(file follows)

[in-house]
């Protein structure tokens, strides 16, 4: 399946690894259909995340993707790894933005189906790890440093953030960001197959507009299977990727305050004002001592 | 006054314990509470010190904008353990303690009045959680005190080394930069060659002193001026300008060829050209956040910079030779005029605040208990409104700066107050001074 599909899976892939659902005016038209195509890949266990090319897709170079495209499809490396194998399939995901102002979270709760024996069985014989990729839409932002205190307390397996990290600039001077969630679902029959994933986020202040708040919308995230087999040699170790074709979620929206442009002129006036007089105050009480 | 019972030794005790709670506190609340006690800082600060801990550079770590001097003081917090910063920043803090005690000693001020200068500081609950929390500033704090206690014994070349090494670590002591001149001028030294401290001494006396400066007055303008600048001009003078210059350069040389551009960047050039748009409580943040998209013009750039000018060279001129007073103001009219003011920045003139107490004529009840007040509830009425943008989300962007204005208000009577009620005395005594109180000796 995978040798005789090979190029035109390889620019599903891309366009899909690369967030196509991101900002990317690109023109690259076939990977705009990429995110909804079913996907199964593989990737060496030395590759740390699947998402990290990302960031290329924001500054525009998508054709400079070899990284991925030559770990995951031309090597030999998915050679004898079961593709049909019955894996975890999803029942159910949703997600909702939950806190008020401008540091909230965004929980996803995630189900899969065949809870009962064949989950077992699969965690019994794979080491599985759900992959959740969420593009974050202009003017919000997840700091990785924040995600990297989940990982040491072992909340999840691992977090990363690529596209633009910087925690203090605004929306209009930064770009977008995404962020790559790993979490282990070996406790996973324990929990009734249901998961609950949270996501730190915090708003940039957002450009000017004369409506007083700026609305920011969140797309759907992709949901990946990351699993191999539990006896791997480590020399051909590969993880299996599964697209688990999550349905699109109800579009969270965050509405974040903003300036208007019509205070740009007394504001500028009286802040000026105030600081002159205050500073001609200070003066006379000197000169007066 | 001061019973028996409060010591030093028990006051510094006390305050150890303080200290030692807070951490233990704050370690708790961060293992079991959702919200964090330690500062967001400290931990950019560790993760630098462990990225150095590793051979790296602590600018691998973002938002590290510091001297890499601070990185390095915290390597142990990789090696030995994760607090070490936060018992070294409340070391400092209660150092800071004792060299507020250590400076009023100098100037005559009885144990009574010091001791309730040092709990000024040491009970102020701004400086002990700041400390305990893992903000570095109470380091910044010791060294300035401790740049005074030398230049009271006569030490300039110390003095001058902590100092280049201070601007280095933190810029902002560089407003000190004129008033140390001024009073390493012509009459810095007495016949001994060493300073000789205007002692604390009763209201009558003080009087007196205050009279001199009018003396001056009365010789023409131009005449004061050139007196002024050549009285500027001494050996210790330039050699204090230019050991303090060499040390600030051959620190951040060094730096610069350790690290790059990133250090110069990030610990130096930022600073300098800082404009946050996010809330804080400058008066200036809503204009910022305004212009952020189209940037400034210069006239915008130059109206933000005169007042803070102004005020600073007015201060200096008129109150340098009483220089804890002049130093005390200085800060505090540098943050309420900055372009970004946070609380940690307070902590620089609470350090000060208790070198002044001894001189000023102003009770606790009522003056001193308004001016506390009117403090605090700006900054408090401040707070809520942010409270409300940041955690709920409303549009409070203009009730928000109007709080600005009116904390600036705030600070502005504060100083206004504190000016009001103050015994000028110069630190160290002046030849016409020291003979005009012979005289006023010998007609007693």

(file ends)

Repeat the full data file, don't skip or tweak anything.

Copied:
[in-house]
């Protein structure tokens, strides 16, 4: 399946690894259909995340993707790894933005189906790890440093953030960001197959507009299977990727305050004002001592 | 006054314990509470010190904008353990303690009045959680005190080394930069060659002193001026300008060829050209956040910079030779005029605040208990409104700066107050001074 599909899976892939659902005016038209195509890949266990090319897709170079495209499809490396194998399939995901102002979270709760024996069985014989990729839409932002205190307390397996990290600039001077969630679902029959994933986020202040708040919308995230087999040699170790074709979620929206442009002129006036007089105050009480 | 019972030794005790709670506190609340006690800082600060801990550079770590001097003081917090910063920043803090005690000693001020200068500081609950929390500033704090206690014994070349090494670590002591001149001028030294401290001494006396400066007055303008600048001009003078210059350069040389551009960047050039748009409580943040998209013009750039000018060279001129007073103001009219003011920045003139107490004529009840007040509830009425943008989300962007204005208000009577009620005395005594109180000796 995978040798005789090979190029035109390889620019599903891309366009899909690369967030196509991101900002990317690109023109690259076939990977705009990429995110909804079913996907199964593989990737060496030395590759740390699947998402990290990302960031290329924001500054525009998508054709400079070899990284991925030559770990995951031309090597030999998915050679004898079961593709049909019955894996975890999803029942159910949703997600909702939950806190008020401008540091909230965004929980996803995630189900899969065949809870009962064949989950077992699969965690019994794979080491599985759900992959959740969420593009974050202009003017919000997840700091990785924040995600990297989940990982040491072992909340999840691992977090990363690529596209633009910087925690203090605004929306209009930064770009977008995404962020790559790993979490282990070996406790996973324990929990009734249901998961609950949270996501730190915090708003940039957002450009000017004369409506007083700026609305920011969140797309759907992709949901990946990351699993191999539990006896791997480590020399051909590969993880299996599964697209688990999550349905699109109800579009969270965050509405974040903003300036208007019509205070740009007394504001500028009286802040000026105030600081002159205050500073001609200070003066006379000197000169007066 | 001061019973028996409060010591030093028990006051510094006390305050150890303080200290030692807070951490233990704050370690708790961060293992079991959702919200964090330690500062967001400290931990950019560790993760630098462990990225150095590793051979790296602590600018691998973002938002590290510091001297890499601070990185390095915290390597142990990789090696030995994760607090070490936060018992070294409340070391400092209660150092800071004792060299507020250590400076009023100098100037005559009885144990009574010091001791309730040092709990000024040491009970102020701004400086002990700041400390305990893992903000570095109470380091910044010791060294300035401790740049005074030398230049009271006569030490300039110390003095001058902590100092280049201070601007280095933190810029902002560089407003000190004129008033140390001024009073390493012509009459810095007495016949001994060493300073000789205007002692604390009763209201009558003080009087007196205050009279001199009018003396001056009365010789023409131009005449004061050139007196002024050549009285500027001494050996210790330039050699204090230019050991303090060499040390600030051959620190951040060094730096610069350790690290790059990133250090110069990030610990130096930022600073300098800082404009946050996010809330804080400058008066200036809503204009910022305004212009952020189209940037400034210069006239915008130059109206933000005169007042803070102004005020600073007015201060200096008129109150340098009483220089804890002049130093005390200085800060505090540098943050309420900055372009970004946070609380940690307070902590620089609470350090000060208790070198002044001894001189000023102003009770606790009522003056001193308004001016506390009117403090605090700006900054408090401040707070809520942010409270409300940041955690709920409303549009409070203009009730928000109007709080600005009116904390600036705030600070502005504060100083206004504190000016009001103050015994000028110069630190160290002046030849016409020291003979005009012979005289006023010998007609007693």